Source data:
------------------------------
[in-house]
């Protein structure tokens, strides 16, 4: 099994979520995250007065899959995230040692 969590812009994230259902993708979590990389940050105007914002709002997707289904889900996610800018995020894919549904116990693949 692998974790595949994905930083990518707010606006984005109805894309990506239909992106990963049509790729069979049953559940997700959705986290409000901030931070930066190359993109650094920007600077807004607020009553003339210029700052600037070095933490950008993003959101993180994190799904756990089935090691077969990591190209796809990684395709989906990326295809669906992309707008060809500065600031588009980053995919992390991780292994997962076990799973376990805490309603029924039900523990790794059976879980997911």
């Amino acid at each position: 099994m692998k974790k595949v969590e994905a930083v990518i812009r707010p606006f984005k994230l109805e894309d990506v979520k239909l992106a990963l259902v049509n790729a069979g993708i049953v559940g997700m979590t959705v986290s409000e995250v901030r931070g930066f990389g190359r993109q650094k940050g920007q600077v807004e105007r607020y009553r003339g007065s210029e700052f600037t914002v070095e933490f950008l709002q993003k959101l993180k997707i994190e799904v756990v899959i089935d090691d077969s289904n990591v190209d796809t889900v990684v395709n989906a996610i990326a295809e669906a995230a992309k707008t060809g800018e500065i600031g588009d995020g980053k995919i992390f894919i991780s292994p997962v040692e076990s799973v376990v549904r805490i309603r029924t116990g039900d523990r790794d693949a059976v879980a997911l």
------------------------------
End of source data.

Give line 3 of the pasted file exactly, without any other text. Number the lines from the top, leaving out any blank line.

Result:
């Amino acid at each position: 099994m692998k974790k595949v969590e994905a930083v990518i812009r707010p606006f984005k994230l109805e894309d990506v979520k239909l992106a990963l259902v049509n790729a069979g993708i049953v559940g997700m979590t959705v986290s409000e995250v901030r931070g930066f990389g190359r993109q650094k940050g920007q600077v807004e105007r607020y009553r003339g007065s210029e700052f600037t914002v070095e933490f950008l709002q993003k959101l993180k997707i994190e799904v756990v899959i089935d090691d077969s289904n990591v190209d796809t889900v990684v395709n989906a996610i990326a295809e669906a995230a992309k707008t060809g800018e500065i600031g588009d995020g980053k995919i992390f894919i991780s292994p997962v040692e076990s799973v376990v549904r805490i309603r029924t116990g039900d523990r790794d693949a059976v879980a997911l």